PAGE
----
by Carol Wiessner

A number of regulatory innovation efforts were initiated in the mid-1990s in response to a growing consensus that the existing regulatory system, by itself, was no longer sufficient to address new demands or environmental dilemmas unforeseen 30 years ago. Chief among the new challenges are the ever-increasing universe of regulated entities expanding government agencies' workloads and the vexing problems of nonpoint and areawide sources of pollution. The Minnesota Center for Environmental Advocacy (MCEA)1 launched its "Regulatory Innovations Program" to participate in and analyze the effectiveness of experimental regulatory approaches aimed to deliver better environmental protection more efficiently. In particular, the MCEA set out to determine the merit of "Project XL"—a then-novel U.S. Environmental Protection Agency (EPA) program which had once been described as the "crown jewel" of the Clinton Administration's March 1995 policy report, Reinventing Environmental Regulation.2

EPA designed Project XL, short for eXcellence and Leadership, to provide regulatory flexibility in exchange for industry's commitment to achieve better environmental results than would have occurred otherwise from full compliance with all required regulations. On the same day that President William J. Clinton announced the first eight participants in Project XL, a number of environmental and public interest groups released a joint statement that included a set of key features deemed necessary to the success of Project XL. Chief among them were the requirements for achieving superior environmental results and stakeholder involvement by the local affected communities, workers, and other interested groups.3 The MCEA was among the many advocacy groups, ranging from large national organizations to small state groups, who were guardedly optimistic about EPA's new program.4

Regulation of Pesticides in Developing Countries

by Jane A. Dwasi

What is an appropriate regulatory response to the enormous growth of pesticide use in developing countries?1 The question falls within the broader issue of how developing countries deal with the consequences of their application of technological packages to agricultural production. As developing countries step up efforts to improve agricultural production, there are rising concerns about the social and economic costs of their agricultural development in terms of the negative health and environmental impact that pesticides are or are likely to cause. Further, developed countries are concerned that adverse effects of pesticides may spill over to their consumers when they import and consume agricultural products on which pesticides have been applied in developing countries. It would be difficult to address the regulatory situation in all developing countries with regard to pesticides. Therefore, this Article focuses on Kenya and seeks to examine the extent to which Kenya's laws prevent, minimize, punish, or remedy consequences and actions involving pesticides. Law plays an enormously important role in protecting health and the environment from adverse consequences of pesticide technology, yet Kenya's existing laws have not provided effective protection to health and the environment from adverse impacts of pesticides.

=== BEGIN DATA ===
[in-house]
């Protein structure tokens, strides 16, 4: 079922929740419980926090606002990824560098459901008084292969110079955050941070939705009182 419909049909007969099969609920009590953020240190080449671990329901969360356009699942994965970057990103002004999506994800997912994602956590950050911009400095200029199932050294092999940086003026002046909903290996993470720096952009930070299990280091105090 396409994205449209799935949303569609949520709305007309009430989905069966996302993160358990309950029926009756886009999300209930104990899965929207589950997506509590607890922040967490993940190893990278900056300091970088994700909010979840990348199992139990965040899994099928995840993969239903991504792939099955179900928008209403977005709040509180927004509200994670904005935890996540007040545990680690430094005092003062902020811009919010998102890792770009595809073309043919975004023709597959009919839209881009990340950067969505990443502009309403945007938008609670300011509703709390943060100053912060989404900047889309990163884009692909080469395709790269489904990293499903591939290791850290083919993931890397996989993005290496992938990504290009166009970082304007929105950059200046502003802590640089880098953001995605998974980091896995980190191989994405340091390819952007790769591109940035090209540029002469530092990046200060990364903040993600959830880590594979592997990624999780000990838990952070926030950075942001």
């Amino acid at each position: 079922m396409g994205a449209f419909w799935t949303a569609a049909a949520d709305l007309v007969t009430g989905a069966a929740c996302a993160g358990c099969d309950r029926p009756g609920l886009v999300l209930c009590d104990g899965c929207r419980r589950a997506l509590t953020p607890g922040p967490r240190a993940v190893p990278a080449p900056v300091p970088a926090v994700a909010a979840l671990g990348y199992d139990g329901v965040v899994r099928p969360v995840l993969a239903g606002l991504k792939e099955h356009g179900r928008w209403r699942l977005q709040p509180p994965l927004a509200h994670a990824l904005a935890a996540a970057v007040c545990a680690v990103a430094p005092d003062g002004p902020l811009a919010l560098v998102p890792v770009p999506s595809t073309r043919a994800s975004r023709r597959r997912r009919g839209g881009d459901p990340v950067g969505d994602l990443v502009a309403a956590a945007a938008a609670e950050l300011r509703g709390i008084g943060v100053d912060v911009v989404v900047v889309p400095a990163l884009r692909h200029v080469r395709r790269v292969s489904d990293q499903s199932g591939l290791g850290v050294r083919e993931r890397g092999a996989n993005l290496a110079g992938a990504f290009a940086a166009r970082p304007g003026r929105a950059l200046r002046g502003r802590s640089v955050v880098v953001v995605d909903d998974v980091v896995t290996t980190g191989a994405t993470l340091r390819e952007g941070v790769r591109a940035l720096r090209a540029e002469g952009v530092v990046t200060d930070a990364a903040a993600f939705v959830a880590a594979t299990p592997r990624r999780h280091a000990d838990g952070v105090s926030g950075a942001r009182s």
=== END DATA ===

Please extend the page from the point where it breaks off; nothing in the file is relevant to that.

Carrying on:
This Article is not an attack on pesticides or pesticide use as such. What the Article calls for is a rational use of pesticides that allows for consideration of the actual and potential detriments. The Article is not intended to blame Kenya or to highlight its failure in the area of health and environmental protection. Rather, it serves as an example of the kinds of measures a developing country can take to deal with negative consequences of development. After providing a background of pesticide use in Kenya, the Article examines Kenya's laws that are intended to regulate pesticides and laws that are intended for other purposes but have relevance to pesticides. This examination demonstrates that although law would play an enormously important role in protecting health and the environment from adverse consequences of the pesticide technology, Kenya's existing laws have not provided effective protection to health and the environment from adverse impacts of pesticides. The Article also looks at the various international treaties and agreements that regulate the use of pesticides. They too are inadequate for purposes of regulating pesticides in Kenya. The Article then looks at a recently enacted law, the Environmental Management and Coordination Act, that gives hope that pesticides will be better regulated in the country. The Article concludes with a number of suggestions for the improvement of existing laws and their enforcement machinery, including legal reform and the creation of supportive tools and mechanisms. Any measures taken, however, must be suitable to the circumstances of the people of Kenya.